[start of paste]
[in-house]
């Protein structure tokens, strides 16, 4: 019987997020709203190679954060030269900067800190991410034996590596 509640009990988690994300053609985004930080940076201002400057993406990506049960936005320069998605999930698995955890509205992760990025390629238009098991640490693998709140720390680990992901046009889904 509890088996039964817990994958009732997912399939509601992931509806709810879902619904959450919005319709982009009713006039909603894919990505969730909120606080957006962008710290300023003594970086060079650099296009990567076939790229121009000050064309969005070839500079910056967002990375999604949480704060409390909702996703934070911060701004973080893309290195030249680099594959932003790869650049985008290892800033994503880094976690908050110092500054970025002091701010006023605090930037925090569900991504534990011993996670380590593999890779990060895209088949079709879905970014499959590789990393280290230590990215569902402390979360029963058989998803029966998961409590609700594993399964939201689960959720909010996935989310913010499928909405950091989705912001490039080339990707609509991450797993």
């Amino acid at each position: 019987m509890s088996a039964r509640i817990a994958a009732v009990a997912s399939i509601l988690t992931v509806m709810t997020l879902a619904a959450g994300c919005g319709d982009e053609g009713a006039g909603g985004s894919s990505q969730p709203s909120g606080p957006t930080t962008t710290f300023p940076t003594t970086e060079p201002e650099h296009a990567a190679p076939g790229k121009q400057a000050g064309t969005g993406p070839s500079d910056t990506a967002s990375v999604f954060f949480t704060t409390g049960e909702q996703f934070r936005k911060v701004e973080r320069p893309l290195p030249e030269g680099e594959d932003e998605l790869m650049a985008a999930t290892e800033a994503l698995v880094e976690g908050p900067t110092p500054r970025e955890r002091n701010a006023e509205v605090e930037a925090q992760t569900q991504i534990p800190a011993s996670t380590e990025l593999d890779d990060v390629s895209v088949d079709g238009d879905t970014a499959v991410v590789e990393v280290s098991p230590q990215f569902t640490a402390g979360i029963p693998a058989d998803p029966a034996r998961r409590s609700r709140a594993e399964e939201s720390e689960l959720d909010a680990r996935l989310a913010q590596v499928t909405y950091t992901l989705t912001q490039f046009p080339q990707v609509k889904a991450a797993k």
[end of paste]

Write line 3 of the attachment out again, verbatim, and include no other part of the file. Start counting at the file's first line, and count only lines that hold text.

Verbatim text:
């Amino acid at each position: 019987m509890s088996a039964r509640i817990a994958a009732v009990a997912s399939i509601l988690t992931v509806m709810t997020l879902a619904a959450g994300c919005g319709d982009e053609g009713a006039g909603g985004s894919s990505q969730p709203s909120g606080p957006t930080t962008t710290f300023p940076t003594t970086e060079p201002e650099h296009a990567a190679p076939g790229k121009q400057a000050g064309t969005g993406p070839s500079d910056t990506a967002s990375v999604f954060f949480t704060t409390g049960e909702q996703f934070r936005k911060v701004e973080r320069p893309l290195p030249e030269g680099e594959d932003e998605l790869m650049a985008a999930t290892e800033a994503l698995v880094e976690g908050p900067t110092p500054r970025e955890r002091n701010a006023e509205v605090e930037a925090q992760t569900q991504i534990p800190a011993s996670t380590e990025l593999d890779d990060v390629s895209v088949d079709g238009d879905t970014a499959v991410v590789e990393v280290s098991p230590q990215f569902t640490a402390g979360i029963p693998a058989d998803p029966a034996r998961r409590s609700r709140a594993e399964e939201s720390e689960l959720d909010a680990r996935l989310a913010q590596v499928t909405y950091t992901l989705t912001q490039f046009p080339q990707v609509k889904a991450a797993k």